At Midrand, governments recognized that "developing countries which are heavily dependent on commodity exports face special challenges in promoting through trade their economic growth in the context of sustainable development" and agreed that UNCTAD should address "issues of particular relevance to commodity-dependent countries by [...] promoting the management of commodity resources, in the context of sustainable development". In order to further debate on these issues, the Secretary- General of UNCTAD, Mr. Rubens Ricupero, convened a group of experts to help him review development policies in resource-based economies. The group met in Geneva on 21-22 November 1996 and was comprised of experts from academia, the private sector, and international organizations, in addition to policy-makers from developed and developing countries.
One surprising feature of the development process over the last few decades has been that countries with abundant natural resources tend, on average, to have grown less than natural-resource-poor countries. This apparent negative relationship between resource abundance and economic growth is somewhat puzzling since natural resources are valuable assets for an economy which could stimulate a country´s investment and growth rates. The issue of how to achieve industrialization on the basis of producing and exporting manufactures retains all of its relevance for resource-based economies. However, the fact that many developing countries still depend to a very significant extent on the primary sector for exports, income and employment raises the question as to how to maximize the contribution of a sustainable exploitation of natural resources to these countries´ economic development.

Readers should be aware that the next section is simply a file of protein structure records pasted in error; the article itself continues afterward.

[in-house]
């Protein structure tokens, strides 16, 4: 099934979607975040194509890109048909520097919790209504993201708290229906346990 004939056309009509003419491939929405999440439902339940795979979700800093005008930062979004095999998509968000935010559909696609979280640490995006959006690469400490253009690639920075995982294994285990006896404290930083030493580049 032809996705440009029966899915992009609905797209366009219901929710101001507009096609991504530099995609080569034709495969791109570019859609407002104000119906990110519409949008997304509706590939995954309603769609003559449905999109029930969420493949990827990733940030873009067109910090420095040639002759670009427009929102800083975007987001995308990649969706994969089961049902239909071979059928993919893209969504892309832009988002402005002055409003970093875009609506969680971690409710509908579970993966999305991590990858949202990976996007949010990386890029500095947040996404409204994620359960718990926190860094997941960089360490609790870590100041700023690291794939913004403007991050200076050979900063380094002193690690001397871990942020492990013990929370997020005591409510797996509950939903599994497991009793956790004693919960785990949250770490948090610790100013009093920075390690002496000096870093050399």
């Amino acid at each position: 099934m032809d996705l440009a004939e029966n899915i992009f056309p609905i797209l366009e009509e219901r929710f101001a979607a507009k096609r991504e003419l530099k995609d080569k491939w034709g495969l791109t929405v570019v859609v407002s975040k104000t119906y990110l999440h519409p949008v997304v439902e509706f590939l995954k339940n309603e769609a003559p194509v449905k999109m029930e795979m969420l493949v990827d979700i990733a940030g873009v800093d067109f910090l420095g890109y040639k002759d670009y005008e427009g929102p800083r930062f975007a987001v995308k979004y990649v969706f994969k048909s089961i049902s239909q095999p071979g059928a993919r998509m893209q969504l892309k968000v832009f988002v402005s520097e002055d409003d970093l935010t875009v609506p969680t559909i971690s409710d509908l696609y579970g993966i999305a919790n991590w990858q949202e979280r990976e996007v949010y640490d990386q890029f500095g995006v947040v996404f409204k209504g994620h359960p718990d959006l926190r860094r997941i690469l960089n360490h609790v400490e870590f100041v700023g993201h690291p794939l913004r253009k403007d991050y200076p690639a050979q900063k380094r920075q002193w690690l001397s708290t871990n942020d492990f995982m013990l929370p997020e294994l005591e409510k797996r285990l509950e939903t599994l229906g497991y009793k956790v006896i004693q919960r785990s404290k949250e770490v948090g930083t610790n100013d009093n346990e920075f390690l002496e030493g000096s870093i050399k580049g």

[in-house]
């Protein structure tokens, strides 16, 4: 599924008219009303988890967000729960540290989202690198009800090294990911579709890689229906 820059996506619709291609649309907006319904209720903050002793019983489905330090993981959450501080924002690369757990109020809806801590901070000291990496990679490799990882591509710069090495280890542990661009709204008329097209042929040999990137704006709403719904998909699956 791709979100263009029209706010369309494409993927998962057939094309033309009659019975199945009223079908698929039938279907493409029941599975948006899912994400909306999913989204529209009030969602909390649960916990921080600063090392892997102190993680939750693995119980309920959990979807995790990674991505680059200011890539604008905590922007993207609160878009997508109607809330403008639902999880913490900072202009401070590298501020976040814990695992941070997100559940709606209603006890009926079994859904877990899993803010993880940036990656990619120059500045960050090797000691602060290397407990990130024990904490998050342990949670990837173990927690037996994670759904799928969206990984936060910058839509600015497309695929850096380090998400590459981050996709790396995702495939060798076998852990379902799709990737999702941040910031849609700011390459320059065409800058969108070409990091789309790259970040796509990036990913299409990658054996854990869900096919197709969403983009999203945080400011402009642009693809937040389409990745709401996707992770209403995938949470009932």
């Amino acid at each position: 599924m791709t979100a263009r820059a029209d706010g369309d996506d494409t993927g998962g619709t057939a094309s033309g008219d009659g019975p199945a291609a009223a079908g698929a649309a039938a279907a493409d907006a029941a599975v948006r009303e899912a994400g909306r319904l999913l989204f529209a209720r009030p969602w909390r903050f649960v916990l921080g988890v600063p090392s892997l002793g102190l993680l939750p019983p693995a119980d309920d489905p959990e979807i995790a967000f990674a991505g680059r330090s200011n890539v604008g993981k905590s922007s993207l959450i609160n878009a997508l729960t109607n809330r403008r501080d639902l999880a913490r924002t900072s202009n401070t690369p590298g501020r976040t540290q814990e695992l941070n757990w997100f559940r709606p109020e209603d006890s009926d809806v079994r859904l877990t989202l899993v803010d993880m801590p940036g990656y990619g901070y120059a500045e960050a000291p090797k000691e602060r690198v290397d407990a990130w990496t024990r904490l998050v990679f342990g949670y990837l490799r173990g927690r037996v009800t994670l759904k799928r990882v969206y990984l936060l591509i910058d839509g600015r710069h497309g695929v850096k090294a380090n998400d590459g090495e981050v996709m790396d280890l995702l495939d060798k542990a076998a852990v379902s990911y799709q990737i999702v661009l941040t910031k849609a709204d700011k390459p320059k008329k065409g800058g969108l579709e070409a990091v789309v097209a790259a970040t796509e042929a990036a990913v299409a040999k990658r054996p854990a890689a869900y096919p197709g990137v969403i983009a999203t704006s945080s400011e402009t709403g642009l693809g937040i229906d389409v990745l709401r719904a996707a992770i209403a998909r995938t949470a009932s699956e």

Some economists and other observers have come forward with explanations for this feature, implying that natural-resource abundance can be a curse rather than a blessing. However, if such pessimism is not well-founded, governments of resource-based economies would be ill-advised to allow it to influence policy decisions. A related issue concerns the rate of resource exploitation. If non-renewable natural resources, such as fuels and minerals, are used up quickly, a country´s national patrimony may be depleted before the groundwork has been laid for sustainable development on the basis of other economic activities.
For some countries, such as Botswana, Israel, Kenya, Malaysia and Thailand, the exploitation of their natural resource base has made a crucial contribution to economic growth. Experts from these and other countries evaluated their countries´ experience with a view to helping suggest policies for other resource-based economies. The expert group evaluated national experiences relating to both renewable (agricultural) and non-renewable (fuel and non-fuel mineral) resources, and considered the developmental role of resource-based technology and education and skills in resource-based economies.
For more information, please contact:
Brian Chambers, Chief, Resource Development
Division on International Trade in Goods and Services, and Commodities
T: +41 22 907 5786
F: +41 22 907 0047
Andrew Whitley, Chief,
Office of the Secretary General of UNCTAD,
T: +41 22 907 5809/05